2. Continuous Term Bonds Importers that have more than 5 shipments per year most often use this type of bond. This bond is obtained through a surety and covers all imports during the term of that bond. The bond can be renewed on a yearly basis. Due to the variety of regulations covering bonds and the differing requirements placed on specific types of merchandise, bond liability amounts can vary from shipment to shipment. A common liability amount for continuous bonds is $50,000. However, that amount can change depending upon the quantity and value of importations within a given year. Additionally, Customs may increase bond requirements if a particular importer has been assessed an excessive amount of liquidated damages.

Cambell & Gardiner will discuss your options with you, and help you determine which type of bond, fits your needs best. We deal with a number of different sureties to insure that we get you the best premium available for either type of bond.

U.S. Customs has proposed making changes in the required bond amounts. Please view an article in our "Current News" section for more information.


Permit Number 99-00071
On July 19, 2000 Cambell & Gardiner received their National Brokers Permit. This new permit which was enacted with the "New Broker Regulations(Part 111)" on April 14, 2000, enables the firm to participate in the following activities:

Place employees in the facilities of clients that are located in customs broker districts where the broker does not have a district permit, provided the broker is already conducting other customs business for the client elsewhere.

File electronic drawback claims at a designated drawback office in a location where the broker does not have a district permit.

Participate in any operational component of the National Customs Automation Program to conduct customs business electronically within a district for which the broker does not have a district permit.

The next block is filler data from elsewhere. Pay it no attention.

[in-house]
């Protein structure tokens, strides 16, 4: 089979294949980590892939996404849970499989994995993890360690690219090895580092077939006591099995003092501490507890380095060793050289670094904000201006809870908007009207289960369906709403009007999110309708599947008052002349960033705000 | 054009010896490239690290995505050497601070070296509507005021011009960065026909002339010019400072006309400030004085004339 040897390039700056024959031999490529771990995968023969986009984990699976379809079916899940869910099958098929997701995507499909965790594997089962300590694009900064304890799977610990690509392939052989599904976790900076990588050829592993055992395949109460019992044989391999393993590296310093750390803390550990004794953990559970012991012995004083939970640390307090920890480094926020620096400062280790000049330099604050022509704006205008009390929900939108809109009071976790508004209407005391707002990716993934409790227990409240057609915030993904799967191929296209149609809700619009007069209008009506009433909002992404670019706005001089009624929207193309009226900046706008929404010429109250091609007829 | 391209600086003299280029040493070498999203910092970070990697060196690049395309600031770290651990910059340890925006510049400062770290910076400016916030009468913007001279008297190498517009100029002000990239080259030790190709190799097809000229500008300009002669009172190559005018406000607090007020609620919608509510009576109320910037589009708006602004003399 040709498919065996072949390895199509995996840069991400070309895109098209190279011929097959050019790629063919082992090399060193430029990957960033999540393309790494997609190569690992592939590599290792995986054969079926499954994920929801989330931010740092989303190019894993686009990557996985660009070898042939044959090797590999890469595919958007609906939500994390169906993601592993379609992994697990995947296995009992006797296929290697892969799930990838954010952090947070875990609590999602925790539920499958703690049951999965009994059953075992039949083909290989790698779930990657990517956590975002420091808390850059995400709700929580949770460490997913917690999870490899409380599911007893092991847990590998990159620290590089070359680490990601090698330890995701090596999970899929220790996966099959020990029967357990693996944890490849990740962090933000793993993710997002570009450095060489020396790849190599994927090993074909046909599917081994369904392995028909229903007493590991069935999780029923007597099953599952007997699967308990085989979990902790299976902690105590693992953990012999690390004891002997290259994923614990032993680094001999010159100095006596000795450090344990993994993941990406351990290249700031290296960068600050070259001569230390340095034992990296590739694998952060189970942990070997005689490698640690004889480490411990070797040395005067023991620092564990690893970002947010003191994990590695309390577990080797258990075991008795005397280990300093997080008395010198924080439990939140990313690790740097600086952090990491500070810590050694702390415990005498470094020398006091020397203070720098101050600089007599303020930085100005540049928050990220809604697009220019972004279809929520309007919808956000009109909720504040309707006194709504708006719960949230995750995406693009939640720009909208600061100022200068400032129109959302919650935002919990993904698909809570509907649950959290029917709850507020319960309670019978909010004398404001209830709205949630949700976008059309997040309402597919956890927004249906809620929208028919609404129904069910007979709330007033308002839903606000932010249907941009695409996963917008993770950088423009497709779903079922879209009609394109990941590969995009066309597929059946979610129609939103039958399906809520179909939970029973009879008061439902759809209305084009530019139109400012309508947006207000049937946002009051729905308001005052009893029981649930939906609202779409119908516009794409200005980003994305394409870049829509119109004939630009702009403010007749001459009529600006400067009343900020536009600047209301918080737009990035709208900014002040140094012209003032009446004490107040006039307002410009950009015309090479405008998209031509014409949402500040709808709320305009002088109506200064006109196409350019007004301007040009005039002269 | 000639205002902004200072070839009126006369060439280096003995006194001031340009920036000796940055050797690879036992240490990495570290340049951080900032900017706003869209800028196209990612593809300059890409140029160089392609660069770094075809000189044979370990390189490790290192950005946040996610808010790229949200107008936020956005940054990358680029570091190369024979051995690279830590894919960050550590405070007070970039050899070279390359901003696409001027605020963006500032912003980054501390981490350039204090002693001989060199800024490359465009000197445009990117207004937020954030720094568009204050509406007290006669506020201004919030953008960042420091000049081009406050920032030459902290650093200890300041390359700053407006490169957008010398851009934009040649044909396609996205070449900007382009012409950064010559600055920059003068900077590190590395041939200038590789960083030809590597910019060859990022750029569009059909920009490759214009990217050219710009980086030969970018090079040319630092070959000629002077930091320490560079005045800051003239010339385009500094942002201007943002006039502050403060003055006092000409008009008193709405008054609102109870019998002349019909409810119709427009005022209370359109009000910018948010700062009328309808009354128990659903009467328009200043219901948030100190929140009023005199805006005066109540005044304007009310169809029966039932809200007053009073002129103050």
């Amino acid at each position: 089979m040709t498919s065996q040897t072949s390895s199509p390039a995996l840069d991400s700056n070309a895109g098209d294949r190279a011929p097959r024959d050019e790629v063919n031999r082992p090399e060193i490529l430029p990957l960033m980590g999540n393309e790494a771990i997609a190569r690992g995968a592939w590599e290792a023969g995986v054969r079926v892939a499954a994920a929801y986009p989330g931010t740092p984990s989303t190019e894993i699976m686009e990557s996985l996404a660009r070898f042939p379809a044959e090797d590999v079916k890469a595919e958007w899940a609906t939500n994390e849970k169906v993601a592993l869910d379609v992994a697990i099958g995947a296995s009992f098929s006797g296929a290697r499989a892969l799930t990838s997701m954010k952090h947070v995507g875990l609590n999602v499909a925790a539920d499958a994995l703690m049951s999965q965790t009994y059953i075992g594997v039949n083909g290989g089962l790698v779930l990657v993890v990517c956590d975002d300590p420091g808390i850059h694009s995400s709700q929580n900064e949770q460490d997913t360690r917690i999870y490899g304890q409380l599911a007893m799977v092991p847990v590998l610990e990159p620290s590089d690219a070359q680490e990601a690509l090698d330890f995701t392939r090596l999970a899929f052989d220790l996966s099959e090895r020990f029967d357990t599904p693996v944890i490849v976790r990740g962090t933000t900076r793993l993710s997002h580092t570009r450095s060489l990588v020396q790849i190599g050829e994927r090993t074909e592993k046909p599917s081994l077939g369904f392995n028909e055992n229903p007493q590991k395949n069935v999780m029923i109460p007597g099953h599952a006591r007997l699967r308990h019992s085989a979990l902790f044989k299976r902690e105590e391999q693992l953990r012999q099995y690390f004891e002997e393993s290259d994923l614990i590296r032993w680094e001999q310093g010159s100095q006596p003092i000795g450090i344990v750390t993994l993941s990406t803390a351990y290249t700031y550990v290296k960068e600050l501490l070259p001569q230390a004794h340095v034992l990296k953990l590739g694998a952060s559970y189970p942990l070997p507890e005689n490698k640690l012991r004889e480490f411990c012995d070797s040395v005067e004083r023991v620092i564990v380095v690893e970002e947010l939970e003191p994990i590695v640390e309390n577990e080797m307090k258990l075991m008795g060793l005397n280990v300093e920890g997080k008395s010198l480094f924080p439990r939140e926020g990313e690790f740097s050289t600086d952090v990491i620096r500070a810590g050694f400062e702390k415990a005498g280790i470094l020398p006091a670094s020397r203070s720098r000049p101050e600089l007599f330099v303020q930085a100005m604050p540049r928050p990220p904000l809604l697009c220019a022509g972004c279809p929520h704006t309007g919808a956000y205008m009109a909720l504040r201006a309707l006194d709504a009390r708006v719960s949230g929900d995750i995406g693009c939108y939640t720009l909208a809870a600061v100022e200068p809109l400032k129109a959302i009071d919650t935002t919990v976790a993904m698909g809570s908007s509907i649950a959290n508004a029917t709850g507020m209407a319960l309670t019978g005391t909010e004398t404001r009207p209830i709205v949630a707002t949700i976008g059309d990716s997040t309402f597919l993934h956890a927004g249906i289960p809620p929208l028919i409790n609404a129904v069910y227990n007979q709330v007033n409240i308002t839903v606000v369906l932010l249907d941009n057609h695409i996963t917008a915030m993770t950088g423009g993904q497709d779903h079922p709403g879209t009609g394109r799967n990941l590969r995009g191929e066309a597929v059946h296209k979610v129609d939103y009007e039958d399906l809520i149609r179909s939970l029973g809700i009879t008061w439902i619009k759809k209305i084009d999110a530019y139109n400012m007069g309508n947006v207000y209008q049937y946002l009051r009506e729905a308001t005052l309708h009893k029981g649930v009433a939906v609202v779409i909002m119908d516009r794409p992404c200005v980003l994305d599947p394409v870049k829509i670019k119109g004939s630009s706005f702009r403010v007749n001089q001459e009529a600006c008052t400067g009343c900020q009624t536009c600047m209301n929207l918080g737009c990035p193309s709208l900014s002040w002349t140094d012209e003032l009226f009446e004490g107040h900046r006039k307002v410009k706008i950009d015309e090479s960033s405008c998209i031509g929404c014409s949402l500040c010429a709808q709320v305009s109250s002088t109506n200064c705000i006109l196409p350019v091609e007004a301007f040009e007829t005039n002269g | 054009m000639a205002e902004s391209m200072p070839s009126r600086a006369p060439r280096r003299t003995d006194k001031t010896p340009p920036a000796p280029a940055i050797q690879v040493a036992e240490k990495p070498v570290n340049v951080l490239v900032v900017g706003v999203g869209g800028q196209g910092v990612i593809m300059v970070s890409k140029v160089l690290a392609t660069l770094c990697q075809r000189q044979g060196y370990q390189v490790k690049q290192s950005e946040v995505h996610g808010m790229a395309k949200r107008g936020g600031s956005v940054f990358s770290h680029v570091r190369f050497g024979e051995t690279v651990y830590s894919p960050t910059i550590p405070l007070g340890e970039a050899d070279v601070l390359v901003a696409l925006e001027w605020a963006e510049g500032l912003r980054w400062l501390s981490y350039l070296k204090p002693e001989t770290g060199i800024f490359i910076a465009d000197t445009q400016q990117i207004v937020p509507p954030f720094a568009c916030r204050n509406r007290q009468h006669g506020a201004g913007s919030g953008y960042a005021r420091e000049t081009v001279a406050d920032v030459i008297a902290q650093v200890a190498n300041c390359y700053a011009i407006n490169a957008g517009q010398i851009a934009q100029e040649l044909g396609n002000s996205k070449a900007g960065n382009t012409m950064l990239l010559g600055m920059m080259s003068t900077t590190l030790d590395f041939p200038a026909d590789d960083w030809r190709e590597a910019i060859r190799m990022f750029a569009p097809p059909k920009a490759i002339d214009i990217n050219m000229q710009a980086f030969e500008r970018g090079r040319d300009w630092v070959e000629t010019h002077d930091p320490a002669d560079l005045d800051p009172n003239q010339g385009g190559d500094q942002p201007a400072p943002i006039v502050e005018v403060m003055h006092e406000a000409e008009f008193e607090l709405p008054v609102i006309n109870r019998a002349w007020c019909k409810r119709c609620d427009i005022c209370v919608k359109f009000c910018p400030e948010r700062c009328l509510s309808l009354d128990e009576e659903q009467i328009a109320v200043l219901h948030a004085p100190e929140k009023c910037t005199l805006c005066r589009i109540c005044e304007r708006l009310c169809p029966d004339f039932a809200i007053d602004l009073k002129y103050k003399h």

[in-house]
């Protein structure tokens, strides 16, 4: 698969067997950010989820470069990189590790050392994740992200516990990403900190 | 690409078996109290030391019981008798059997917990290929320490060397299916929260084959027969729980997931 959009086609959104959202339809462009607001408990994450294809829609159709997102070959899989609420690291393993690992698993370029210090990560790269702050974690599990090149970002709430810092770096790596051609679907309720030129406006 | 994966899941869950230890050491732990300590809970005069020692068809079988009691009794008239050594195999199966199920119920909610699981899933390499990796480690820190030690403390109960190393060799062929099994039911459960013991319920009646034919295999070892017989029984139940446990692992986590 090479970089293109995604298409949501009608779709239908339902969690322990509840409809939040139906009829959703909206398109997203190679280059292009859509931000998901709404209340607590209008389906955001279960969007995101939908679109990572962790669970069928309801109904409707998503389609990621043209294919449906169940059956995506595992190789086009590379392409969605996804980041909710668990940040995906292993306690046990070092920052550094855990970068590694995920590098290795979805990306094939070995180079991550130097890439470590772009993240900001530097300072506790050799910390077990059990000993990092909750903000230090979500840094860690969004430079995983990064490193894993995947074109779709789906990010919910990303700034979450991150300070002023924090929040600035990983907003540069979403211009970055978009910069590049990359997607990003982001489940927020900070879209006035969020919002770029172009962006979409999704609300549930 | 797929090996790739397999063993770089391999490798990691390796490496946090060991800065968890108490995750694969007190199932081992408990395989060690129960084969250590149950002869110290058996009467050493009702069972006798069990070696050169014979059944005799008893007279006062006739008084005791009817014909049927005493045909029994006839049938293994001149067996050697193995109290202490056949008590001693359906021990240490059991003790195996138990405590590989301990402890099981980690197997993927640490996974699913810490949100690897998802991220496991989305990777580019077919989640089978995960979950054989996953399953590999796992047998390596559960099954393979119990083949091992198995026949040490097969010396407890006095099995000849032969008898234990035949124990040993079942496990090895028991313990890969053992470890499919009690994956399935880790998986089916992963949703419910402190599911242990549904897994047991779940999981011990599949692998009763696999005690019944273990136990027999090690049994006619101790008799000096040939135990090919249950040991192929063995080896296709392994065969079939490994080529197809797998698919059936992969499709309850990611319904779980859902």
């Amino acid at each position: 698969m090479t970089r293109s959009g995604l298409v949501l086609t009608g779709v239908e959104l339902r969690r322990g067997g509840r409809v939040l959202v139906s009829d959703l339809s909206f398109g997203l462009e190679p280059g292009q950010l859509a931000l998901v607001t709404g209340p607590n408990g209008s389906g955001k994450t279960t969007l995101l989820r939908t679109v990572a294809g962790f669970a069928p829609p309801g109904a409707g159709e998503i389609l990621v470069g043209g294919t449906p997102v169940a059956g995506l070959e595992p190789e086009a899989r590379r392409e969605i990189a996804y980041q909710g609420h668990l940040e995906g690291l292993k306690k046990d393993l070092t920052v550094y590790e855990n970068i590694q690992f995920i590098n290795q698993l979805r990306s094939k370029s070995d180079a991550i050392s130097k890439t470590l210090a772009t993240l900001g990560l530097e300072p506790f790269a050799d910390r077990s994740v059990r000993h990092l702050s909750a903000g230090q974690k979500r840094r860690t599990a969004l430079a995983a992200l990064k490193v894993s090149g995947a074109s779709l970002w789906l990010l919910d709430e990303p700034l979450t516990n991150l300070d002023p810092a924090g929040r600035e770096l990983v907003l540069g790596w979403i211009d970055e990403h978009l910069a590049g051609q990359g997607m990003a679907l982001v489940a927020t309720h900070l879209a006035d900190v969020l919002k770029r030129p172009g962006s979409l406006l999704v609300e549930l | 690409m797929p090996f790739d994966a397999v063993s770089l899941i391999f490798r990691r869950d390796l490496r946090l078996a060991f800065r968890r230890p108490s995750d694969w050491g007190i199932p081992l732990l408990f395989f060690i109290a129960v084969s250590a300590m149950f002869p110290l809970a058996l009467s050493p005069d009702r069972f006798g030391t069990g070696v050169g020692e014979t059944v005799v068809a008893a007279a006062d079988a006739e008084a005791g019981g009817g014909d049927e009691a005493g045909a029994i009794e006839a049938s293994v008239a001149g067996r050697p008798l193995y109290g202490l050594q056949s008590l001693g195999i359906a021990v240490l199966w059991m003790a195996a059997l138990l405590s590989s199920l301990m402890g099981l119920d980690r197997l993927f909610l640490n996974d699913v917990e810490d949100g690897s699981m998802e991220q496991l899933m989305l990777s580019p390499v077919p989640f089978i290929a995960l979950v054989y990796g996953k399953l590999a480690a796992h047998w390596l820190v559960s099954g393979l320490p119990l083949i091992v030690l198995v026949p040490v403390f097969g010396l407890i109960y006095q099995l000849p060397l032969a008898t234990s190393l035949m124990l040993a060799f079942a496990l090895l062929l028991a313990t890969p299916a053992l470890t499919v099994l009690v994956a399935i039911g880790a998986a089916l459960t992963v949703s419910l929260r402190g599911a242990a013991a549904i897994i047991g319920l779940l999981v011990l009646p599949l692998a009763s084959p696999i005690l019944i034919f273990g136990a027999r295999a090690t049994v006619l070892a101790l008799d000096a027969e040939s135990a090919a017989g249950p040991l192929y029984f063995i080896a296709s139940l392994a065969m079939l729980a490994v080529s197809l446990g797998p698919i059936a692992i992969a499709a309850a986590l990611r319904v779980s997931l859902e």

Ocean Freight Charges

As an indirect effect of the Ocean Shipping Reform Act (OSRA) of 1999, customs brokers are no longer able to obtain ocean freight charges from the carrier. This information is required on customs entries for two reasons: First, the ocean freight may be included in the sale price and it may or may not be treated as a non-dutiable charge, and secondly it is used for statistical purposes by various government agencies.

In the past, we would call the carrier and they would give us the charges, which we would use when filing the entry. Since we are no longer able to do so, it is now the importers' responsibility to supply this information. As the importer of record, it is your responsibility to use reasonable care, and to provide us with accurate information for your shipments. We recommend you speak to your shippers about this new procedure, and make arrangements for them to provide you with the ocean freight charges, along with the other standard shipping documents that you receive.

Proof of Freight Charges Required

A recent Customs Ruling (HQ 548138 CC) has set forth the following regulations regarding the deduction of freight charges. Freight charges serve two purposes in regards to import transactions:
  1. Determining the dutiable value or the price actually paid or payable for a shipment.
  2. Statistical Purposes.
In cases where the freight charges are not included in the price of the merchandise (i.e. FOB shipment) an estimate of the actual charges is acceptable, since they are solely used for statistical purposes.

However, when the freight is included in the price of the merchandise (i.e. C&F; shipment) these charges must be accurate. It is the importers' responsibility to possess documentary proof, of the freight charges that are being deducted in order to reach the dutiable value of a shipment.

It is the importers' responsibility to use "reasonable Care" when reporting information to U.S. Customs as set forth in the Customs Mod Act. As brokers, it is our responsibility to rely on the accuracy of the information reported by our clients for use in preparation of their Customs entries. In order to insure compliance with all regulations, we will require written advice as to the type and amount of charges associated with your shipments.

If you have any questions, regarding this change in policy, please contact our office. For additional information about the Mod Act and >Reasonable Care please follow these links.

Quota Pre-processing Program (QPP)

Customs has announce the expansion of the QPP to all Customs ports effective October 9, 2002. This program gives importers the opportunity to file quota entries up to five days prior to arrival for ocean shipments, and upon wheels up for air shipments. The expiration of this prototype has been extended to December 31, 2004.

Eligibility Criteria: Entry types (02) and (07)
  • The entry must have atlease one line with items from HTS chapters 61 or 62.
  • Quota category must be less than 90% full.
  • Entry must be filed via ABI system.
  • Duty must be paid via ACH system.
  • Carrier must participate in the AMS system.
Importers must apply for participation in this prototype. If you require assistance with your application, or would like us to apply on your behalf, please , contact our office.